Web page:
Abstract: Economic literature is far from having a consensus about the social value of public information. Nevertheless, most studies agree that strategic complementarity increases the weight of public signals in private actions. In our paper we show that this result is not general. In a two-region model we relax the autarky assumption, common to previous studies, and suppose that strategic complementarity is present both inside and between the regions. When strategic complementarity is strengthened, the agents redistribute increased weight of public information between the signals from different regions. If the weight of the domestic public signal is sufficiently high, an increase in strategic complementarity may lower it. In this paper we study the welfare properties of this information structure and show that transparency in our model may be detrimental only if strategic complementarity is weak. Furthermore, we compare equilibrium information policies with the social optimum and show that policymakers in small regions tend to be too transparent, while policymakers in large regions tend to be too opaque.
    Keywords: strategic complementarity, information policy, public information
    JEL: D82 E61
    Date: 2016
  3. By: Andrea Attar; Eloisa Campioni; Gwenaël Piaser
    Abstract: We study games in which several principals design incentive schemes in the presence of privately informed agents. Competition is exclusive: each agent can participate with at most one principal, and principal-agents corporations are isolated. We analyze the role of standard incentive compatible mechanisms in these contexts. First, we provide a clarifying example showing how incentive compatible mechanisms fail to completely characterize equilibrium outcomes even if we restrict to pure strategy equilibria. Second, we show that truth-telling equilibria are robust against unilateral deviations toward arbitrary mechanisms. We then consider the single agent case and exhibit sufficient conditions for the validity of the revelation principle.
    Keywords: Competing Mechanisms, Exclusive Competition, Incomplete Information.
    JEL: D82
    Date: 2016–03–17
  4. By: Daniel Danau (Université de Caen Basse-Normandie); Annalisa Vinella (Università degli Studi di Bari "Aldo Moro")
    Abstract: In sequential screening problems it is found that, under some regularity conditions, local incentive compatibility constraints are sufficient for implementability. However, this follows from the assumption that the possible distributions of the unknown variable satisfy either first-order stochastic dominance or mean-preserving spread. That assumption is matched with private information about either the expected value or the spread of the variable. In this paper we allow for private information about both parameters. In a setting with four possible cost distributions, two with equal expected values and different spreads and two with different expected values and equal spreads, we show that there can be multiple combinations of binding incentive constraints depending on the principal's preferences. The less concave / more convex that the marginal surplus is, the more that the binding incentive constraints are related to private information about one parameter of the distribution relative to the other. Yet, screening is always two-dimensional. Local incentive constraints are sufficient, as in the literature, only when the marginal surplus is sufficiently convex. We further suggest that, in the same vein as in Consumption theory, the contractual choice can be regarded as mirroring the preference of the decision-maker for a lottery that occasions a higher (certain) cost but grants the possibility of facing more efficient (random) outcomes. Resting on this interpretation, we assess that the benefit of screening the agent in two stages, rather than in the contracting stage only, is higher when the marginal surplus is less concave / more convex.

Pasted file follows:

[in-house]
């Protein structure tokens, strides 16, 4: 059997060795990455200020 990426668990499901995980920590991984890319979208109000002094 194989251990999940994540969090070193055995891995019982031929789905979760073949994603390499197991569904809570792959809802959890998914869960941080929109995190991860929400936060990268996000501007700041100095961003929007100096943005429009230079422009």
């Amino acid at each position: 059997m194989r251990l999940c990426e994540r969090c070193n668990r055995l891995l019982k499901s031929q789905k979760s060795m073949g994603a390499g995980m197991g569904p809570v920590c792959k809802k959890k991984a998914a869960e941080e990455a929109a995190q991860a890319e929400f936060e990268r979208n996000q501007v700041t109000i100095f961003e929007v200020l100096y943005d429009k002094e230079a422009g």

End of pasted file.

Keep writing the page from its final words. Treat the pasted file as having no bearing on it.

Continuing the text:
Keywords: Sequential screening, multidimensional screening, expected cost, spread, marginal surplus, cost overruns